High blood cholesterol, also called hypercholesterolemia, is a condition that affects many people across the world. According to the World Health Organization’s Global Health Observatory, nearly 40 percent of the world’s adult population has high blood cholesterol.
What Is Cholesterol?
Cholesterol is a fatty, waxy substance that our bodies need to function properly. Babies are born with cholesterol and continue to get more from their mother’s milk. Cholesterol is present in all of the cells in the human body. We need cholesterol to synthesize hormones, digest food and make vitamin D within the body. While cholesterol is present in some of the foods we eat, your body does not need cholesterol from the diet. The body will produce all of the cholesterol it needs.
Which Foods Are High in Cholesterol?
Cholesterol is present in foods sourced from animals. Meats, dairy products, shrimp and eggs are high in cholesterol. Vegetables, fruits, nuts, seeds, and plant-based foods do not contain any cholesterol.
What Is High Blood Cholesterol?
The United States National Heart Lung and Blood Institute (NHLBI) defines high blood cholesterol as, “a condition that causes the levels of certain bad fats, or lipids, to be too high in the blood. This condition is usually caused by lifestyle factors, such as diet, in combination with the genes that you inherit from your parents. Less commonly, it is caused by other medical conditions or some medications.”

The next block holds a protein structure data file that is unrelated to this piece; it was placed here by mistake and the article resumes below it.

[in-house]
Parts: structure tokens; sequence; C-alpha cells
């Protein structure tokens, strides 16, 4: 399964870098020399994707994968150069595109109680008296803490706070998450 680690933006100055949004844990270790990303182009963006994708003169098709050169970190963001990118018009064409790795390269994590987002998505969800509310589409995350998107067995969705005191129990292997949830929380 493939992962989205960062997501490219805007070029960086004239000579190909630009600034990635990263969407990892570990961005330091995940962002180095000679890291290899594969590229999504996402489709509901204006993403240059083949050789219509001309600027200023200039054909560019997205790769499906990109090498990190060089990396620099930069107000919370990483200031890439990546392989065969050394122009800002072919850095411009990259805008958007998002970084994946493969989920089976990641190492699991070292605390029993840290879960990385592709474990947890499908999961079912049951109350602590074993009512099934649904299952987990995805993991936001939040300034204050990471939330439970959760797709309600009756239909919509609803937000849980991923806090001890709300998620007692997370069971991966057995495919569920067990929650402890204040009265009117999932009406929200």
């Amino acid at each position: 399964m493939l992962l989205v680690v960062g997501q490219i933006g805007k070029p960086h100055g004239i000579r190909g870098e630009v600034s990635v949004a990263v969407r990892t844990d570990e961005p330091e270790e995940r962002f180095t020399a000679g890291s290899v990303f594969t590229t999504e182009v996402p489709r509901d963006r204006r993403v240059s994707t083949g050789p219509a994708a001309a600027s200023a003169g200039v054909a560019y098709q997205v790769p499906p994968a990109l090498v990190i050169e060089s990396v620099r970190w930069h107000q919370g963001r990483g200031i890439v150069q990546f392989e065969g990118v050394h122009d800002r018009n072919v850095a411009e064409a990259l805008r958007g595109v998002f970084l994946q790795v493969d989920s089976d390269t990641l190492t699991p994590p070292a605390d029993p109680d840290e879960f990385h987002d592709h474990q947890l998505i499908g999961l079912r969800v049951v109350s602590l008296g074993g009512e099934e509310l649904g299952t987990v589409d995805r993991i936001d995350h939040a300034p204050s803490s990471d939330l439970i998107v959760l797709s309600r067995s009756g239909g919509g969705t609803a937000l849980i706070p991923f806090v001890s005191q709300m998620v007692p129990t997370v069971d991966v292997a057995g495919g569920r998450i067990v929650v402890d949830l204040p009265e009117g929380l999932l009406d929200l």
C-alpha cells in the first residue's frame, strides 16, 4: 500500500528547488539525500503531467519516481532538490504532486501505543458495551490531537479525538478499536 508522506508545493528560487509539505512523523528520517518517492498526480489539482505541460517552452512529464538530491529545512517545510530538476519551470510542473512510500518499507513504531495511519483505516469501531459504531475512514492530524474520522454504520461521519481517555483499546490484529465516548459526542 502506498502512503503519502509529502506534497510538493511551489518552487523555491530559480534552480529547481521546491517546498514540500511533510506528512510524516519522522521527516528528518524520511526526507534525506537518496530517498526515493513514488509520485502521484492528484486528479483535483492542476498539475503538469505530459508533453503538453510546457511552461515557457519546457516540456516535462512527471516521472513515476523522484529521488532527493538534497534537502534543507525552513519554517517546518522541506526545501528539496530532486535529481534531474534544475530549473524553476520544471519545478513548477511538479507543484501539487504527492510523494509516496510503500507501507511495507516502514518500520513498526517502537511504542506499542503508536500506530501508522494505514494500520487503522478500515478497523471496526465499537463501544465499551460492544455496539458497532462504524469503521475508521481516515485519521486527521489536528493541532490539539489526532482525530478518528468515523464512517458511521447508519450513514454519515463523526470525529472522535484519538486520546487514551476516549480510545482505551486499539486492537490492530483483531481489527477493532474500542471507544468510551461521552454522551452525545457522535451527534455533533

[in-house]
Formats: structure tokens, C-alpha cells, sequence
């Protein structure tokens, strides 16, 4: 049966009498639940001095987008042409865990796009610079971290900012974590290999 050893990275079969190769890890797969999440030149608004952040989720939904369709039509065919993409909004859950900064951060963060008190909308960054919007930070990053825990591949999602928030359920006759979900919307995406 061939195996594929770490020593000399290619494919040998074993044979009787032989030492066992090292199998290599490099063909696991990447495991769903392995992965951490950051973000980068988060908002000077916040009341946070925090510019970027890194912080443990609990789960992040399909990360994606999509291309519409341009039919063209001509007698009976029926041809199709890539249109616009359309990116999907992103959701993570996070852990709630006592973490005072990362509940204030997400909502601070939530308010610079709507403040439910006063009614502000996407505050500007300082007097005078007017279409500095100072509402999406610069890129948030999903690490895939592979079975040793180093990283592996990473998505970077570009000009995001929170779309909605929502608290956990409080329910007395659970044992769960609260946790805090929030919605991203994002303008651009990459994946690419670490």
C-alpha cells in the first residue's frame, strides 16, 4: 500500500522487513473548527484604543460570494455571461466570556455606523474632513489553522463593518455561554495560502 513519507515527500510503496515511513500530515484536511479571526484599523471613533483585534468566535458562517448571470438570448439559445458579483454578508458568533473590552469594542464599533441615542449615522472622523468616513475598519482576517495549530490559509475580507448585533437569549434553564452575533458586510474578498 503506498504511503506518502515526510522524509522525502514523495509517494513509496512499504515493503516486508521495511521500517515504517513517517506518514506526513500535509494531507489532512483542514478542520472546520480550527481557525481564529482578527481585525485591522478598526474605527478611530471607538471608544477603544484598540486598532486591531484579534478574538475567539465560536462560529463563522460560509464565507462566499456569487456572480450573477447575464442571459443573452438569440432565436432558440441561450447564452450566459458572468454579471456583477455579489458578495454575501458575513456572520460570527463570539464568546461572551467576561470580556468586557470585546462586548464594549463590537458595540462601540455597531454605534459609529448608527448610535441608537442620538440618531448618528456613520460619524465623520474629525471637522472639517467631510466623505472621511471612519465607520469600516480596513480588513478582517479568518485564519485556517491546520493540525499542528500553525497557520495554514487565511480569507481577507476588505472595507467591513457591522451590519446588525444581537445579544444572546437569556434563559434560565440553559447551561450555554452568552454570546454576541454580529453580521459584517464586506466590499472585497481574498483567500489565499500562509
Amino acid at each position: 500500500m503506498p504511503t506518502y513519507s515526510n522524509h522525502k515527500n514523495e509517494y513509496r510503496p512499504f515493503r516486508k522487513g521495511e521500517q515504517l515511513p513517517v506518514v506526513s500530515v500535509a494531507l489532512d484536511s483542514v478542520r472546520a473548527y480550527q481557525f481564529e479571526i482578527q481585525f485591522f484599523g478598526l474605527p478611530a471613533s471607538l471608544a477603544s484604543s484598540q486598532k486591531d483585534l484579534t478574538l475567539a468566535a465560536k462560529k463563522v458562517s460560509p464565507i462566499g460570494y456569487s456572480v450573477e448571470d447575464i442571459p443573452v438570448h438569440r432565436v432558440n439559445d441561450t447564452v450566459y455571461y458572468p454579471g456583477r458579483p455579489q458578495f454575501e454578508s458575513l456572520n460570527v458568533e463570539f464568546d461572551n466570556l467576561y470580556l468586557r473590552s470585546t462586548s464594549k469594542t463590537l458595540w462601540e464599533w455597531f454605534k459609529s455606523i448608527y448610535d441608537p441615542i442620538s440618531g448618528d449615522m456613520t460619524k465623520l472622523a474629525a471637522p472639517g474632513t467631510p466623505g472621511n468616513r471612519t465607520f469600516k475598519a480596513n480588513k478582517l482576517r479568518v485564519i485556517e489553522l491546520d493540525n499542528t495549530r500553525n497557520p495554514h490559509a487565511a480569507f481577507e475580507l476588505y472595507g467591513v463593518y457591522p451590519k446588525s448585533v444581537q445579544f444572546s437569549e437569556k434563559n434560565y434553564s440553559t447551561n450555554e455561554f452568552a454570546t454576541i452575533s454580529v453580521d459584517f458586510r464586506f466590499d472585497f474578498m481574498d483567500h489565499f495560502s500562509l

If you have high blood cholesterol, other substances in the blood can combine with the cholesterol and form plaque. The plaque coats the wall of your arteries and can cause coronary artery disease. The plaque buildup is called atherosclerosis. It can cause a narrowing of the arteries or a complete blockage.
What Is the Difference Between Bad Cholesterol and Good Cholesterol?
There are three types of cholesterol. One type is beneficial for the body, and the other two are bad for the body:
- HDL cholesterol: HDL is the abbreviation for high-density lipoprotein. HDL is the good cholesterol. HDL cholesterol carries cholesterol from all over the body to your liver. The cholesterol is then removed from the body by the liver.
- LDL cholesterol: LDL is the abbreviation for low-density lipoprotein. LDL is the bad cholesterol. LDL cholesterol causes plaque buildup in your arteries.
- VLDL cholesterol: VLDL is the abbreviation for very low-density lipoprotein. VLDL also contributes to plaque buildup in the arteries. However, while LDL carries cholesterol through the body, VLDL carries triglycerides.
What Causes High Cholesterol?
For the most part, high cholesterol is caused by an unhealthy lifestyle. Often, poor eating habits lead to high cholesterol. Saturated fats from meat, dairy, and fried foods can raise the body’s LDL (bad) cholesterol and cause plaque buildup in the arteries. Also, hydrogenated oil or trans-fat can raise your LDL cholesterol.
Another cause of high cholesterol is a sedentary lifestyle. A lack of exercise can lower your body’s HDL (good) cholesterol. The Mayo Clinic reported that excessive sitting leads to increased LDL cholesterol.